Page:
Using that early of a pick on Willis, who has undeniable upside but an extremely low floor could be a costly mistake.

QB Carson Strong, Nevada

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    Tom R. Smedes/Associated Press

    Carson Strong is a statuesque 6'4", 215-pound pocket-passer who can make all the throws, but his one-dimensional style of play could hurt his chances of success in the modern NFL.

    The 22-year-old just finished up his three-year run as a starter with 139 rushing attempts for negative-305 yards.

    Strong took 36 sacks this past season alone, while his longest rush in that span was a mere 13 yards.

    While Strong possesses a cannon arm—which helped him complete 70 percent of his passes for 36 touchdowns against eight interceptions in 2021—the rest of his game leaves much to be desired.

    Strong's mobility has been hindered further by a string of knee injuries and surgeries that have plagued him since high school.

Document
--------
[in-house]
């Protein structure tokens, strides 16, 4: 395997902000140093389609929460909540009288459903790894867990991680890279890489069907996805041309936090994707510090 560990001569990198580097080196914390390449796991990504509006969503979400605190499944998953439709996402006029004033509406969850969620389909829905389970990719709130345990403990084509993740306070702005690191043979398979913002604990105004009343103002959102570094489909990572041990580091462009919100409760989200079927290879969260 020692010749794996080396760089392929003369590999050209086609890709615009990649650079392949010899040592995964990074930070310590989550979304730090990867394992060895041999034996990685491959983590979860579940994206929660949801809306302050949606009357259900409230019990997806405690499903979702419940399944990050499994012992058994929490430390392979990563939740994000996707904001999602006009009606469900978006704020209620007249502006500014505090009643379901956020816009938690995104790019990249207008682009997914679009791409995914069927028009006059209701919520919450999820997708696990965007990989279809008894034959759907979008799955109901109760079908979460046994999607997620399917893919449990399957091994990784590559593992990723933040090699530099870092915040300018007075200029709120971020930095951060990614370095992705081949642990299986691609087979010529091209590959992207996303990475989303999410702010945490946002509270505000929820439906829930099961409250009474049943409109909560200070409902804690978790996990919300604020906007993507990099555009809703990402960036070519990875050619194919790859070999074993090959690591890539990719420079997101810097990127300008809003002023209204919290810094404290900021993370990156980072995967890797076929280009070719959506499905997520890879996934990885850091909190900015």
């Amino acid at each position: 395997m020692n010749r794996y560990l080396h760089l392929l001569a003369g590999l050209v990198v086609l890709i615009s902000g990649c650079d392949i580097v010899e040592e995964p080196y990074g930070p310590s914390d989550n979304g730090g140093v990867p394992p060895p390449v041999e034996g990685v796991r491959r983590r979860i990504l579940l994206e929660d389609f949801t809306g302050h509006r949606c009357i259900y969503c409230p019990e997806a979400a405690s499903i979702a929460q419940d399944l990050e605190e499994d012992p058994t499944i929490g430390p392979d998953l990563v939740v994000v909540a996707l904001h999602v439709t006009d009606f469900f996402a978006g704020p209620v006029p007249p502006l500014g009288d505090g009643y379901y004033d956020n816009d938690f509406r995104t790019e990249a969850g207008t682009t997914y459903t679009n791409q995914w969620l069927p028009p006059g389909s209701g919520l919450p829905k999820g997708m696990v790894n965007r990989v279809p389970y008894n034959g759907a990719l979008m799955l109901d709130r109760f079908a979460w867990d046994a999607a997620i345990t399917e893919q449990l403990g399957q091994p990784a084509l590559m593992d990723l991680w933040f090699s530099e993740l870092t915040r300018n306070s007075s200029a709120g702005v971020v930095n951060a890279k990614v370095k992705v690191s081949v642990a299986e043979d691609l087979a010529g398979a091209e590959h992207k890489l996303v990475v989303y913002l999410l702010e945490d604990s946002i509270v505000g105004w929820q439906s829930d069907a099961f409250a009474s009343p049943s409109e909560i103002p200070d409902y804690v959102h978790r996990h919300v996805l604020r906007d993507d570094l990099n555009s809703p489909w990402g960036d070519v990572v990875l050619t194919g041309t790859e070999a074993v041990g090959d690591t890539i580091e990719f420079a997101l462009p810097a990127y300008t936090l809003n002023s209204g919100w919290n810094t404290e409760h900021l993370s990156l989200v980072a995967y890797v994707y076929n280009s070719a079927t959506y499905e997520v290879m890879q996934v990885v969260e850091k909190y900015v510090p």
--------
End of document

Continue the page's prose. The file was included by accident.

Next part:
That knee should be a major red flag for teams considering drafting Strong in the first round this year.

    While Strong recently sat out Nevada's Quick Lane Bowl appearance, saying the time away from football helped his knee recover, it remains to be seen if his knee can withstand the grind of a 17-game NFL schedule.

    Given the sheer amount of issues with it over the past few years, it's not a bet a team looking to turn its fortunes around should be making.

    Even if Strong can stay healthy, he's an incomplete prospect who tends to hang onto the ball too much and force throws when pressured.

    That, coupled with limited mobility, may result in him taking plenty of sacks and committing too many turnovers.

RB Kenneth Walker III, Michigan State

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    Al Goldis/Associated Press

    Taking a running back early in any draft is a risky strategy.

    While it can pan out well—the Steelers got plenty of mileage out of No. 24 pick Najee Harris, the first back off the board this past year—there has been a slew of first-round misses like Trent Richardson and David Wilson.

    Even someone like Kenneth Walker III isn't a sure thing.

    Despite coming in as the No. 1 RB prospect on many big boards, including the Bleacher Report Scouting Department's, it would still be a huge gamble to take the Michigan State product on day one.